What happens if my son’s car was taken without permission by someone that ended up wrecking the car by running a red light?

UPDATED: Nov 18, 2015

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What happens if my son’s car was taken without permission by someone that ended up wrecking the car by running a red light?

My son was not in the vehicle at the time of the wreck. The other car involved that hit my son’s car has filed a claim against our insurance. Shouldn’t the person driving the car without permission (and their insurance) be responsible for any claims and medical expenses?

Asked on November 18, 2015 under Accident Law, Alabama


S.L,. Member, California Bar / FreeAdvice Contributing Attorney

Answered 7 years ago | Contributor

Unfortunately, your son is liable for the accident because he was the registered owner of the vehicle which is why the other party made a claim against your son's insurance.
Your son can sue the driver of his car to recover damages (monetary compensation) for the property damage to his vehicle and for the amount of any court judgment against your son in the event the case is not settled with your son's insurance company.
Potential liability would include property damage to the car not at fault in the accident and the personal injury claims of the occupants of that vehicle.  The personal injury claims will include compensation for the medical bills, compensation for pain and suffering (an amount in addition to the medical bills) and compensation for wage loss.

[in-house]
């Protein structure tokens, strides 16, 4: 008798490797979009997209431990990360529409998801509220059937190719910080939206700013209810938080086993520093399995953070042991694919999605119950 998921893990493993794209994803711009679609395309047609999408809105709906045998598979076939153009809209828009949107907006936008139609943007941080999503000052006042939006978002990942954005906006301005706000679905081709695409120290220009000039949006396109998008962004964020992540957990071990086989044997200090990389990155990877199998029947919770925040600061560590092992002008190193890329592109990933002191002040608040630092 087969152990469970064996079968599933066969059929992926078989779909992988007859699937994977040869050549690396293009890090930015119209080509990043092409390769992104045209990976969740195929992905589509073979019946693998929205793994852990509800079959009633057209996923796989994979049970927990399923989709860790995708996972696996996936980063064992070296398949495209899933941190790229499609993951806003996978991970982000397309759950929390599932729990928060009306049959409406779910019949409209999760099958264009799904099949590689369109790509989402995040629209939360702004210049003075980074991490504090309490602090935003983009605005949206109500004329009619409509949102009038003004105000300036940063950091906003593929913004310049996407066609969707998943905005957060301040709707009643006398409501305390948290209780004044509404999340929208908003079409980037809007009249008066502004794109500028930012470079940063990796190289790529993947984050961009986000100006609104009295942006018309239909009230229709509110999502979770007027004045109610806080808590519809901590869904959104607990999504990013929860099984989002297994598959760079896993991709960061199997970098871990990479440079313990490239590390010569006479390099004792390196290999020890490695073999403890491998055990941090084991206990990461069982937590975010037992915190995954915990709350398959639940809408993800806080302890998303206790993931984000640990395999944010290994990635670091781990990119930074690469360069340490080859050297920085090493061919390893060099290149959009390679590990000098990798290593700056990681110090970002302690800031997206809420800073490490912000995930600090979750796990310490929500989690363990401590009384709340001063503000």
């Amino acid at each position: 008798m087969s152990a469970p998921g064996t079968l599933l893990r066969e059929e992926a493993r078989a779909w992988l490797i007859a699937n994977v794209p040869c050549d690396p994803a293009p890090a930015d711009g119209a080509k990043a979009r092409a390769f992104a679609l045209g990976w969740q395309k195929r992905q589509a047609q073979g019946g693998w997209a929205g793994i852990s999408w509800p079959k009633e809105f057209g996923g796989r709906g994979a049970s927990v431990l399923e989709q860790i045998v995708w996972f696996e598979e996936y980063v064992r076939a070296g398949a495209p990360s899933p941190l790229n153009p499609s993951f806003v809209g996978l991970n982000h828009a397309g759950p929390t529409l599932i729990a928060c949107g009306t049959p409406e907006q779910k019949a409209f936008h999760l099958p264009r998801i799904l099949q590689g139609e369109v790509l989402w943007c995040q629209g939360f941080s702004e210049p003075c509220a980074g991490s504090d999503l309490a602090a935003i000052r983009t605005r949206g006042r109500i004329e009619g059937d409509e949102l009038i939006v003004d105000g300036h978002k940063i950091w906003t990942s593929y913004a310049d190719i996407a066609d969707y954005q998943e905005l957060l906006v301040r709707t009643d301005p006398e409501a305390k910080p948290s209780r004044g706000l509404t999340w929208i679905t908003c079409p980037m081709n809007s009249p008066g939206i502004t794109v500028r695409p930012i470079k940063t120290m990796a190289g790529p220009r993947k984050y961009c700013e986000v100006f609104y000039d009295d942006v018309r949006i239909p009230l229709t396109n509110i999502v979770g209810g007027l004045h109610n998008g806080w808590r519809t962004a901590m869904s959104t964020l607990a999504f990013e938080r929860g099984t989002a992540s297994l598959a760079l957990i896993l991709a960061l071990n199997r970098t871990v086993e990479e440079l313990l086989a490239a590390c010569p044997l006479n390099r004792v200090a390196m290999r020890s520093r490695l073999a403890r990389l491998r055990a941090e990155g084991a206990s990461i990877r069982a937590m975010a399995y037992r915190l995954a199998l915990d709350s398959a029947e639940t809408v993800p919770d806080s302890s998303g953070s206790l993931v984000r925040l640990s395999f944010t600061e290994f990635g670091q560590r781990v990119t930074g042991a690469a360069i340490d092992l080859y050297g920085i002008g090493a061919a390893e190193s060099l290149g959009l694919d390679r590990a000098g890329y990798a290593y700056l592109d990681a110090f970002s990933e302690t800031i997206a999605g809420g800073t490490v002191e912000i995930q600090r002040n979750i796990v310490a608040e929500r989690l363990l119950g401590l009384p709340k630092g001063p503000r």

If your son is a minor, you will need to be appointed guardian ad litem to file a lawsuit on your son's behalf against the driver of his car.

IMPORTANT NOTICE: The Answer(s) provided above are for general information only. The attorney providing the answer was not serving as the attorney for the person submitting the question or in any attorney-client relationship with such person. Laws may vary from state to state, and sometimes change. Tiny variations in the facts, or a fact not set forth in a question, often can change a legal outcome or an attorney's conclusion. Although AttorneyPages.com has verified the attorney was admitted to practice law in at least one jurisdiction, he or she may not be authorized to practice law in the jurisdiction referred to in the question, nor is he or she necessarily experienced in the area of the law involved. Unlike the information in the Answer(s) above, upon which you should NOT rely, for personal advice you can rely upon we suggest you retain an attorney to represent you.

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